Thoughts of a Young Mother in an Age When Americans Are Forgoing Children

I know it’s a bit late for Mother’s Day, but I wanted to share this reflection on motherhood, and America’s declining birthrates, by Raina Raskin. Not so long ago, Raskin had something of a revelation when her infant daughter smiled at her for the first time:

That smile blew all those traditional status markers out of the water—better than a million Instagram likes, an Ivy League acceptance letter, a competitive job offer—even though making my baby smile was one of the easiest things I’d ever done. I booped her nose with my finger and made a silly sound. Really, anyone could have done it. But that didn’t diminish my daughter’s amazement, because she doesn’t care if I’m exceptional. She just cares that I’m hers.

This might sound terrible to the average young American woman. We’re a demographic fueled by ambition: about 75 percent of young women say they want to advance to senior leadership in their organization, according to a 2023 study of over 200 companies. And 46 percent of American women think having a happy career is essential to having a fulfilling life, a recent survey found, compared to just 22 percent who say the same thing about having children.

My daughter was born as birthrates in this country hit a record low. And I sometimes worry that some of my peers who are delaying, or forgoing, motherhood do so because they can’t reject the demands of the market, of our meritocracy. I couldn’t either, until my baby smiled at me.

Read more at Free Press

More about: Children, Motherhood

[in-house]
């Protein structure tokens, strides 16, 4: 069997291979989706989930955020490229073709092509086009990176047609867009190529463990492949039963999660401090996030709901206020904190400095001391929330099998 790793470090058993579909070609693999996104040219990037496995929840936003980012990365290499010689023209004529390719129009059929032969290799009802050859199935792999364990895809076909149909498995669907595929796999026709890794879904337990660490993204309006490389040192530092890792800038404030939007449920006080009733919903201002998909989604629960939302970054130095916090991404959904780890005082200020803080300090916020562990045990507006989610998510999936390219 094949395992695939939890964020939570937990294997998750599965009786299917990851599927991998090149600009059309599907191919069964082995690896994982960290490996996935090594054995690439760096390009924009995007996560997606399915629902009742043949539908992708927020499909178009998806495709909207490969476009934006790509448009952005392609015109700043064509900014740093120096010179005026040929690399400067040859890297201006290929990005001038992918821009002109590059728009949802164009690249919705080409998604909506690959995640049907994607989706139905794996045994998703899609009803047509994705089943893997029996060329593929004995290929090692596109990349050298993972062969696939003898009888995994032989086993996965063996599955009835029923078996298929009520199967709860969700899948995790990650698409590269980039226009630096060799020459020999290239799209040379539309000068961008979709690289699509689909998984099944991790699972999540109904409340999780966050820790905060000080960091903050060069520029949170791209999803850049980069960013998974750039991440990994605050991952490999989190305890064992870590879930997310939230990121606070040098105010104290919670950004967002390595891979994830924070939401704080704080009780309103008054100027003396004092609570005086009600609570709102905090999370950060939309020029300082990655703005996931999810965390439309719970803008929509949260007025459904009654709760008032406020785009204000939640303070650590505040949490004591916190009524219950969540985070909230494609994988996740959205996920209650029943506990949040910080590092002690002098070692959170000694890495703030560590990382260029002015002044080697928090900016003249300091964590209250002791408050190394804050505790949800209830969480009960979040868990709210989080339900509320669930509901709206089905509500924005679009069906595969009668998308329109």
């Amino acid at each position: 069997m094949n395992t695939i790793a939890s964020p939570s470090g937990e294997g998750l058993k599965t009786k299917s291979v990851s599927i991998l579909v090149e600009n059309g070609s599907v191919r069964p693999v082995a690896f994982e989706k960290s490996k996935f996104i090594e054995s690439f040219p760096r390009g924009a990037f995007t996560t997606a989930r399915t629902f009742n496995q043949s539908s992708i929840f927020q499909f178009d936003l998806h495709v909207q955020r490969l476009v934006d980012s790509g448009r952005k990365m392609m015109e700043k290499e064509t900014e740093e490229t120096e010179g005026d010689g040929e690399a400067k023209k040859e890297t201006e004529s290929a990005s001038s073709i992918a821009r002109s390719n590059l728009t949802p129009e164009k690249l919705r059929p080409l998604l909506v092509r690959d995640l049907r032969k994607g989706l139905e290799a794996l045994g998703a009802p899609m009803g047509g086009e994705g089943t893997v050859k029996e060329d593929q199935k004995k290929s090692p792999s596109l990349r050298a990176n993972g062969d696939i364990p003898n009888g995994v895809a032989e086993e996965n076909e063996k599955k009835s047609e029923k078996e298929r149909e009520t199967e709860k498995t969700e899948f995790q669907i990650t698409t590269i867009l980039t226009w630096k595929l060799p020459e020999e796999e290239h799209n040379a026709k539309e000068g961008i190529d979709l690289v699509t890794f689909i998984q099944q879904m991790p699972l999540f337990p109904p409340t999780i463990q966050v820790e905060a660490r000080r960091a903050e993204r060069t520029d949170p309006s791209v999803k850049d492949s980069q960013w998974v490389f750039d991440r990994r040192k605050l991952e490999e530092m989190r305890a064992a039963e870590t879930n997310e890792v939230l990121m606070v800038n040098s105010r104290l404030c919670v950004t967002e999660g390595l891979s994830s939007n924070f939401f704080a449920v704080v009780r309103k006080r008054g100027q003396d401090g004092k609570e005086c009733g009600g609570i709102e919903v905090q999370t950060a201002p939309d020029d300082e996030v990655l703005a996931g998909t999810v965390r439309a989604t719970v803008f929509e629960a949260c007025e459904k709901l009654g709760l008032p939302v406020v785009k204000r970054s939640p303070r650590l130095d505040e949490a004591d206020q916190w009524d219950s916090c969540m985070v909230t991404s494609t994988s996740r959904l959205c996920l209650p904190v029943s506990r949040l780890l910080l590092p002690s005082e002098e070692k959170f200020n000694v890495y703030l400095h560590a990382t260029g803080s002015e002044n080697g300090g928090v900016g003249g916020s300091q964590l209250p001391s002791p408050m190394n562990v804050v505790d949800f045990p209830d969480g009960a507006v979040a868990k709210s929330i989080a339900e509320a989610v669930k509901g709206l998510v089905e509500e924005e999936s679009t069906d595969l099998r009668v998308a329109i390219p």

Only Hamas’s Defeat Can Pave the Path to Peace

Opponents of the IDF’s campaign in Gaza often appeal to two related arguments: that Hamas is rooted in a set of ideas and thus cannot be defeated militarily, and that the destruction in Gaza only further radicalizes Palestinians, thus increasing the threat to Israel. Rejecting both lines of thinking, Ghaith al-Omar writes:

What makes Hamas and similar militant organizations effective is not their ideologies but their ability to act on them. For Hamas, the sustained capacity to use violence was key to helping it build political power. Back in the 1990s, Hamas’s popularity was at its lowest point, as most Palestinians believed that liberation could be achieved by peaceful and diplomatic means. Its use of violence derailed that concept, but it established Hamas as a political alternative.

Ever since, the use of force and violence has been an integral part of Hamas’s strategy. . . . Indeed, one lesson from October 7 is that while Hamas maintains its military and violent capabilities, it will remain capable of shaping the political reality. To be defeated, Hamas must be denied that. This can only be done through the use of force.

Any illusions that Palestinian and Israeli societies can now trust one another or even develop a level of coexistence anytime soon should be laid to rest. If it can ever be reached, such an outcome is at best a generational endeavor. . . . Hamas triggered war and still insists that it would do it all again given the chance, so it will be hard-pressed to garner a following from Palestinians in Gaza who suffered so horribly for its decision.

Read more at Washington Institute for Near East Policy

More about: Gaza War 2023, Hamas, Israeli-Palestinian Conflict